Though guided largely by the goal of representing the artist authentically, discovering the right image still requires a process, often undertaken by committee. Vanderpool, for example, typically speaks with artists, managers, label executives, photographers and publicists in order to zero in on a brand concept.
“I do different interviews,” she said. “And then I love to have everybody at the roundtable so we can see where they are. Once they do that, then I get down to the serious work. What can this person work towards? The colors, the images, the textures — bring me pictures of things they like, things they don’t like. Show me where your comfortability is. It tells me where I can take them. When you do this with somebody, you walk through their lives. Branding in our world is about evolution. You have to stand apart.”
Sometimes standing apart can involve focusing as much on the tools of the artist’s trade as the artists themselves. Willie Nelson’s Martin N-20 guitar, named Trigger, and the “Buck Owens American” signature red, white and blue Silvertone 3219 guitar, built by Harmony, are two legendary instruments, each one recognizable even apart from the Country Music Hall of Fame members who play them. That brand identification wasn’t lost on Nelson, who said “Roy Rogers had a horse named Trigger. I figured this is my horse!”
“Branding reflects the personality behind an artist,” said Jonathan Forstot, Director of Brand Marketing, Taylor Guitars. He knows this first-hand, since Taylor Swift collaborated with his company to produce her famous sparkly Taylor GS6 guitar. Bejeweled with Swarovski crystals, the instrument was featured in her video for “Our Song,” prompting requests from fans who want to buy one as well. It is, however, one-of-a-kind, Forstot confirmed.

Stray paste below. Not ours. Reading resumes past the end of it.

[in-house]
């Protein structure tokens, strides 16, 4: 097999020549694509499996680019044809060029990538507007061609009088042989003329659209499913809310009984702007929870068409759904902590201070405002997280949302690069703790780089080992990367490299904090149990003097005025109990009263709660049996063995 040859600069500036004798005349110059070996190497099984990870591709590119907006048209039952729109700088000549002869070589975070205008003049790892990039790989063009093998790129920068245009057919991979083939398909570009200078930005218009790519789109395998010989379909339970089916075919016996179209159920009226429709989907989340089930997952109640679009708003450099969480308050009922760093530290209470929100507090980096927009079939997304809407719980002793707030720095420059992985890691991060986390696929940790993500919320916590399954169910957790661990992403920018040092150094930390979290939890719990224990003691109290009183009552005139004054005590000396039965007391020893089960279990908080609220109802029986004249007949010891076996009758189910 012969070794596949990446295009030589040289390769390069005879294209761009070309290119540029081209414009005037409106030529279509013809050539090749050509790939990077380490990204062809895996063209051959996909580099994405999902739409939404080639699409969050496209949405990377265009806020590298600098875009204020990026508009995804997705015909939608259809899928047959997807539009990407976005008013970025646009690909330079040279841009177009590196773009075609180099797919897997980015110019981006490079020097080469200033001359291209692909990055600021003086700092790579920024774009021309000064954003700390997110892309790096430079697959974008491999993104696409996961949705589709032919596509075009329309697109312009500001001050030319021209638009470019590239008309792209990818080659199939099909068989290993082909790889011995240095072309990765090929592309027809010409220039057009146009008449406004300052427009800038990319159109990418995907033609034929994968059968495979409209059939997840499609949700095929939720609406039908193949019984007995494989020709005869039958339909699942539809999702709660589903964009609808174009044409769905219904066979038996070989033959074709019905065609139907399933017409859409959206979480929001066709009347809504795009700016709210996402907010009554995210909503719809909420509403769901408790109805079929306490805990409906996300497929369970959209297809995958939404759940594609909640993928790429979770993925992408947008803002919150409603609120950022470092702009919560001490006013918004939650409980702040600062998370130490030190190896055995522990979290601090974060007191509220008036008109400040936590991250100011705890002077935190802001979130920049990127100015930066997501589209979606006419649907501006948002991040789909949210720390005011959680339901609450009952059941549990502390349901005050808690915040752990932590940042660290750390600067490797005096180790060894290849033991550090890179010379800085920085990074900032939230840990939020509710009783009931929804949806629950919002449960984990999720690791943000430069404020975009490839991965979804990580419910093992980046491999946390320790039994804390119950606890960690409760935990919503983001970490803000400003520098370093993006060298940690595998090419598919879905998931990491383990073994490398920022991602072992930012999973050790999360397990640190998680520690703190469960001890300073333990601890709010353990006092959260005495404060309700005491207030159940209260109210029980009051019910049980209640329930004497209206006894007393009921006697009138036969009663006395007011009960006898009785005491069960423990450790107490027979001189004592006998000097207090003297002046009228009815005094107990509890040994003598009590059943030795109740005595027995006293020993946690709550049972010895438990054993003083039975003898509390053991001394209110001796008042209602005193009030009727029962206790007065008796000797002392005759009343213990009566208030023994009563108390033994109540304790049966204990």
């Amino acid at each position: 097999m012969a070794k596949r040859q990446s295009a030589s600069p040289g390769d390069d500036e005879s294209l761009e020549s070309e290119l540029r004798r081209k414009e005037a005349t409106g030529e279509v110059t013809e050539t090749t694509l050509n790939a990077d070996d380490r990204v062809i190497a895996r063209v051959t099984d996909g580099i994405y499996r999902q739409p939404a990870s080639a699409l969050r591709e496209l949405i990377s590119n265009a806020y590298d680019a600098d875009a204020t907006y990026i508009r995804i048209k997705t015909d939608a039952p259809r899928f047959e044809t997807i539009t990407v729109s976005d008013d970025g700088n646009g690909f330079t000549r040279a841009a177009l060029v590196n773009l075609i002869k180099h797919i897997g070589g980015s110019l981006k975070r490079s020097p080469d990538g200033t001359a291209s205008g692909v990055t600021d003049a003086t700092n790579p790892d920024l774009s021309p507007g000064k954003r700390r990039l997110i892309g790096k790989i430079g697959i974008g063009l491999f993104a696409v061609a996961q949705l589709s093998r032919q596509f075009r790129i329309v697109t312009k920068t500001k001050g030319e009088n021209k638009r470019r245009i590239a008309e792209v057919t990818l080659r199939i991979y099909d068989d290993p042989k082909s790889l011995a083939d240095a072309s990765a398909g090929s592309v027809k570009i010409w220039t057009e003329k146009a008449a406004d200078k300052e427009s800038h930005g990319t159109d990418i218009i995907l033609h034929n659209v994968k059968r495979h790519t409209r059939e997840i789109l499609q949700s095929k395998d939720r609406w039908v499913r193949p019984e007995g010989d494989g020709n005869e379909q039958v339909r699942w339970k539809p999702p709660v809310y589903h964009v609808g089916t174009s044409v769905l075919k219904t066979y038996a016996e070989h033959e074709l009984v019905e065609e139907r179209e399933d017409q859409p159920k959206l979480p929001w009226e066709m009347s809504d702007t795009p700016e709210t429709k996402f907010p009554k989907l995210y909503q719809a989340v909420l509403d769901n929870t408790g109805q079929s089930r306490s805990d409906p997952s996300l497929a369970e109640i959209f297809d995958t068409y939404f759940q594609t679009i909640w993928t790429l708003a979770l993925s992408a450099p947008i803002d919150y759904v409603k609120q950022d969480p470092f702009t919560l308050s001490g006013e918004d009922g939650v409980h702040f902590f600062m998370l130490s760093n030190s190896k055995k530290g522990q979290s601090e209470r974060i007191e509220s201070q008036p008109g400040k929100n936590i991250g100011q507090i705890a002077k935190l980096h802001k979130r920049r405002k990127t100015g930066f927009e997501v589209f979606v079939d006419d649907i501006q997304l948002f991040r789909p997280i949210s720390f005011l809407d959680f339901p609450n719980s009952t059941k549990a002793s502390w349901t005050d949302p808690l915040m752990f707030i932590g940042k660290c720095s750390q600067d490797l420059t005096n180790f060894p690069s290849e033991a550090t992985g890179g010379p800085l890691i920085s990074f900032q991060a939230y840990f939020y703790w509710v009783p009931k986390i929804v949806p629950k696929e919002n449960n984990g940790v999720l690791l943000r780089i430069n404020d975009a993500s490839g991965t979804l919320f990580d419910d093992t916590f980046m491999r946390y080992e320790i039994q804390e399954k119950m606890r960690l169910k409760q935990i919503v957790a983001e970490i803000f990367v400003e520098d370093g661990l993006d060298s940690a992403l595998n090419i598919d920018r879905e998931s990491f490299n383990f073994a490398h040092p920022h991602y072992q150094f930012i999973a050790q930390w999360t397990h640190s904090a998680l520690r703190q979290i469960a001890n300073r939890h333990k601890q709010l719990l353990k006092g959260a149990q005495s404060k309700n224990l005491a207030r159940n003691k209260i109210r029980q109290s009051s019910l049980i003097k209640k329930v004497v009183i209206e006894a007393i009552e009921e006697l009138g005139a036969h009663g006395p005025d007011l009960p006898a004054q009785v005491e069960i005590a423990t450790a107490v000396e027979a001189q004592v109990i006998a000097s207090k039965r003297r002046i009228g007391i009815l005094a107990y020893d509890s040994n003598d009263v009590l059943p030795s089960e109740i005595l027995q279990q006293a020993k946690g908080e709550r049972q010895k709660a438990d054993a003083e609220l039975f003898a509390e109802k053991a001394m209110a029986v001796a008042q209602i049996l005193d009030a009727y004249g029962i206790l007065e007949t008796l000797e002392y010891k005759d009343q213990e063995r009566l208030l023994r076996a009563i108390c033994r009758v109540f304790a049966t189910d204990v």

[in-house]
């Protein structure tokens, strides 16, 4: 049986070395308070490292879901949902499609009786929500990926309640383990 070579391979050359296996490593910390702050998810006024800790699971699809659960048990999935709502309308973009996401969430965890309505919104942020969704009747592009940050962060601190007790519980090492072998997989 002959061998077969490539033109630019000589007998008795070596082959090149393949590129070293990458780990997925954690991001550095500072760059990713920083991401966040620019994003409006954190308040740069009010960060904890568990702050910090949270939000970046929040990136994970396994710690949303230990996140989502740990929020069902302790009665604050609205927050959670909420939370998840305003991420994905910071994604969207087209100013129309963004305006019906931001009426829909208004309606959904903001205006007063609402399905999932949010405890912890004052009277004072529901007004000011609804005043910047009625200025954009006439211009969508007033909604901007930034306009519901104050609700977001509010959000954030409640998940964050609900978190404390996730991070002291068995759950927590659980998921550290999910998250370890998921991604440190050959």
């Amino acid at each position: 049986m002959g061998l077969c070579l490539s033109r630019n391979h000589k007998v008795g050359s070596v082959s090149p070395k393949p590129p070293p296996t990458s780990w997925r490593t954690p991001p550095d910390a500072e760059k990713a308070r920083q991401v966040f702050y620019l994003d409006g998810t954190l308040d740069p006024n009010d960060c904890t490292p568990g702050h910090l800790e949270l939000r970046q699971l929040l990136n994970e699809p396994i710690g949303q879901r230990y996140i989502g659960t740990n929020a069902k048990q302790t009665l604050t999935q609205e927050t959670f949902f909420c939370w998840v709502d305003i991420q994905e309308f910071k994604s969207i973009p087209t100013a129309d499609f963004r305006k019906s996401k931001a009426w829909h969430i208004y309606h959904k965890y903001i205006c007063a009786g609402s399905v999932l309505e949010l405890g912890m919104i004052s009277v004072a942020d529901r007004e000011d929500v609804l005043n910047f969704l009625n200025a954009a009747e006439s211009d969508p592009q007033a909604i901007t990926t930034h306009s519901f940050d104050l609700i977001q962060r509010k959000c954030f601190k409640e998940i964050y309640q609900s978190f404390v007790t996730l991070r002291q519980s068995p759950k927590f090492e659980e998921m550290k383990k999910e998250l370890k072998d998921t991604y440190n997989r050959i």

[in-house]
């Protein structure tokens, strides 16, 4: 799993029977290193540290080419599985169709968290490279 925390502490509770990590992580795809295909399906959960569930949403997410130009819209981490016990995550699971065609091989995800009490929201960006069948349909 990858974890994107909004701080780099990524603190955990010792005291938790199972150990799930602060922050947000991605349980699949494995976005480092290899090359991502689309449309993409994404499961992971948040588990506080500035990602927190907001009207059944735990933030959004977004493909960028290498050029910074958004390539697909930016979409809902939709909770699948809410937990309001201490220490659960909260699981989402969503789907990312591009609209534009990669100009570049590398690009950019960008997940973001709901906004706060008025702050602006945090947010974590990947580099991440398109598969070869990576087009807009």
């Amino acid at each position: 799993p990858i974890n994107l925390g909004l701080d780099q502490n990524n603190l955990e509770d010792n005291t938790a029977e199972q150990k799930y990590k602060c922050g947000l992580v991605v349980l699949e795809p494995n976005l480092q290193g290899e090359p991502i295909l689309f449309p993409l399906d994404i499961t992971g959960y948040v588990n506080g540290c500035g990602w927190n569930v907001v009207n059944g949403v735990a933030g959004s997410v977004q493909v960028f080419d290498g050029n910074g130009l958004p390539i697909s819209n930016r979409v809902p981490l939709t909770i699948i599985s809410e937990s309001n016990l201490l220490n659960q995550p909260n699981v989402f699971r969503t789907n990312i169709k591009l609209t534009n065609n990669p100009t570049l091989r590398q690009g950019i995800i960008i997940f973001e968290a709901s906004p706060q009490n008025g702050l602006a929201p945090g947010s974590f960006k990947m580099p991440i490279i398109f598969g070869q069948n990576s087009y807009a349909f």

Swift’s relationship with Taylor Guitars goes back a few years, when the teenaged artist’s father purchased one for her. “She bought her first one like everybody else does,” he said. “She clearly found inspiration in that particular instrument. It’s really important to have an instrument that responds, that sounds well and plays great.”
Several years and Platinum albums later, Swift now owns seven different Taylor models, including a guitar built with Hawaiian Koa wood, which she uses for writing but also plays frequently onstage. Because of the company’s history with Swift, it recently created a Taylor Swift signature model, called the Taylor Swift Baby Taylor, in her honor.
Swift’s affinity for these guitars confirms that the GS6 serves both of its purposes well; it made her recognizable at a very early stage of her career and it continues to enhance her music today as her instrument of choice.
“You find that incorporating their lifestyles works best because you know that’s what sticks,” said Vanderpool. “You really are much better to find and resource something that is close to their heart and home. The artists have to find what hits home for them. The Country audience can see through it. They can feel it, because these artists are real people too.”
Taylor Swift with a “sparkly” Taylor GS6 guitar. photo: Ash Newell/Provided by Country Music Association
Willie Nelson a with Martin N-20 guitar. photo: Danny Clinch/Provided by Country Music Association